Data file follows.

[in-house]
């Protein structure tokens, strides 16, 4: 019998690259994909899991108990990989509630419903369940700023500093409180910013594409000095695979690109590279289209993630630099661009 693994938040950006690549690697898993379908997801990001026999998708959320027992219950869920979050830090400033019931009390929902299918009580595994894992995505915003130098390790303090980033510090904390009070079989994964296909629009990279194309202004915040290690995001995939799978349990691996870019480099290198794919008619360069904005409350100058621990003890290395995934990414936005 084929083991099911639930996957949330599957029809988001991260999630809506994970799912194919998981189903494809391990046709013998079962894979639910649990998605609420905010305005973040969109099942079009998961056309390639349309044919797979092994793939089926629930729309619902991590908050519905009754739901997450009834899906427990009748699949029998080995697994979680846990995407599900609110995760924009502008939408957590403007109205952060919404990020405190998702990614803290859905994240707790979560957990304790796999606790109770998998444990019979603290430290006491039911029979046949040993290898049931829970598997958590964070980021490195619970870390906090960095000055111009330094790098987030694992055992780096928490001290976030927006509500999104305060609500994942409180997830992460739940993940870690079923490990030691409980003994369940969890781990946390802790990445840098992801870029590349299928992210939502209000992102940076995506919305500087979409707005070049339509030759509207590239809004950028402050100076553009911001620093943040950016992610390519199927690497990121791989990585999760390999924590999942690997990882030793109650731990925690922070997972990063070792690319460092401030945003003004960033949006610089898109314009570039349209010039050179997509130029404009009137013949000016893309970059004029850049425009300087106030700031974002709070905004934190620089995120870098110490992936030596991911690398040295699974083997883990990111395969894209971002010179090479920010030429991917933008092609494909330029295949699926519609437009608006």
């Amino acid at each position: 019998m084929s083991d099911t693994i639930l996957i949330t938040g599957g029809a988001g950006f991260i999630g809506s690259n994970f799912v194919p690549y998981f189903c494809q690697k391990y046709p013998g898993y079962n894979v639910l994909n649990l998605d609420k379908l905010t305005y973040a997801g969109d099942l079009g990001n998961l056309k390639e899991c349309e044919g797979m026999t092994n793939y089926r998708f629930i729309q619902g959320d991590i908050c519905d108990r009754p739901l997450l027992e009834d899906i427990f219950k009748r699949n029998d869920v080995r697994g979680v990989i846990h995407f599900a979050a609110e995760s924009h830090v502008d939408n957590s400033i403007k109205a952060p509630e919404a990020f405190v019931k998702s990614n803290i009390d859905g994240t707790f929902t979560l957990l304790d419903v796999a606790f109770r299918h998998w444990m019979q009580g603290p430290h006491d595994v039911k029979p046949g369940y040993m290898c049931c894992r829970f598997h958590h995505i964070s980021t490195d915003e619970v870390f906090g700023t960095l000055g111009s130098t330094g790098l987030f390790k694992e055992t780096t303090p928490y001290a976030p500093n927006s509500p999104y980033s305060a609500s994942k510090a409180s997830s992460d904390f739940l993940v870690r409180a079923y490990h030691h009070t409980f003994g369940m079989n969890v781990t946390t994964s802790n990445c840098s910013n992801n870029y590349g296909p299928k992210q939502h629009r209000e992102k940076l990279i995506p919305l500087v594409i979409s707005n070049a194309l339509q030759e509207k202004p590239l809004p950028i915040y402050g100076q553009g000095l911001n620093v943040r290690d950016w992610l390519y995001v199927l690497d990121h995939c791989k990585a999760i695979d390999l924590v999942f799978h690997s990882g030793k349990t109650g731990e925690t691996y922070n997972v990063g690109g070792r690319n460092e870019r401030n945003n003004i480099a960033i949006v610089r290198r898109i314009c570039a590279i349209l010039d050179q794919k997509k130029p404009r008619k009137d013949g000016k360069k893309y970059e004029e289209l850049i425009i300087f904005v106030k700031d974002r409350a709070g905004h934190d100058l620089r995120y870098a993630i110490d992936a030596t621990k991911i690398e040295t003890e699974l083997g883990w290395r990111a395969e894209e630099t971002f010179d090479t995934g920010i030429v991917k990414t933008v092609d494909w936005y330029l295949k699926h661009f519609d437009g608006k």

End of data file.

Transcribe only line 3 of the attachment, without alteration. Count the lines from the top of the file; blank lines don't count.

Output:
């Amino acid at each position: 019998m084929s083991d099911t693994i639930l996957i949330t938040g599957g029809a988001g950006f991260i999630g809506s690259n994970f799912v194919p690549y998981f189903c494809q690697k391990y046709p013998g898993y079962n894979v639910l994909n649990l998605d609420k379908l905010t305005y973040a997801g969109d099942l079009g990001n998961l056309k390639e899991c349309e044919g797979m026999t092994n793939y089926r998708f629930i729309q619902g959320d991590i908050c519905d108990r009754p739901l997450l027992e009834d899906i427990f219950k009748r699949n029998d869920v080995r697994g979680v990989i846990h995407f599900a979050a609110e995760s924009h830090v502008d939408n957590s400033i403007k109205a952060p509630e919404a990020f405190v019931k998702s990614n803290i009390d859905g994240t707790f929902t979560l957990l304790d419903v796999a606790f109770r299918h998998w444990m019979q009580g603290p430290h006491d595994v039911k029979p046949g369940y040993m290898c049931c894992r829970f598997h958590h995505i964070s980021t490195d915003e619970v870390f906090g700023t960095l000055g111009s130098t330094g790098l987030f390790k694992e055992t780096t303090p928490y001290a976030p500093n927006s509500p999104y980033s305060a609500s994942k510090a409180s997830s992460d904390f739940l993940v870690r409180a079923y490990h030691h009070t409980f003994g369940m079989n969890v781990t946390t994964s802790n990445c840098s910013n992801n870029y590349g296909p299928k992210q939502h629009r209000e992102k940076l990279i995506p919305l500087v594409i979409s707005n070049a194309l339509q030759e509207k202004p590239l809004p950028i915040y402050g100076q553009g000095l911001n620093v943040r290690d950016w992610l390519y995001v199927l690497d990121h995939c791989k990585a999760i695979d390999l924590v999942f799978h690997s990882g030793k349990t109650g731990e925690t691996y922070n997972v990063g690109g070792r690319n460092e870019r401030n945003n003004i480099a960033i949006v610089r290198r898109i314009c570039a590279i349209l010039d050179q794919k997509k130029p404009r008619k009137d013949g000016k360069k893309y970059e004029e289209l850049i425009i300087f904005v106030k700031d974002r409350a709070g905004h934190d100058l620089r995120y870098a993630i110490d992936a030596t621990k991911i690398e040295t003890e699974l083997g883990w290395r990111a395969e894209e630099t971002f010179d090479t995934g920010i030429v991917k990414t933008v092609d494909w936005y330029l295949k699926h661009f519609d437009g608006k």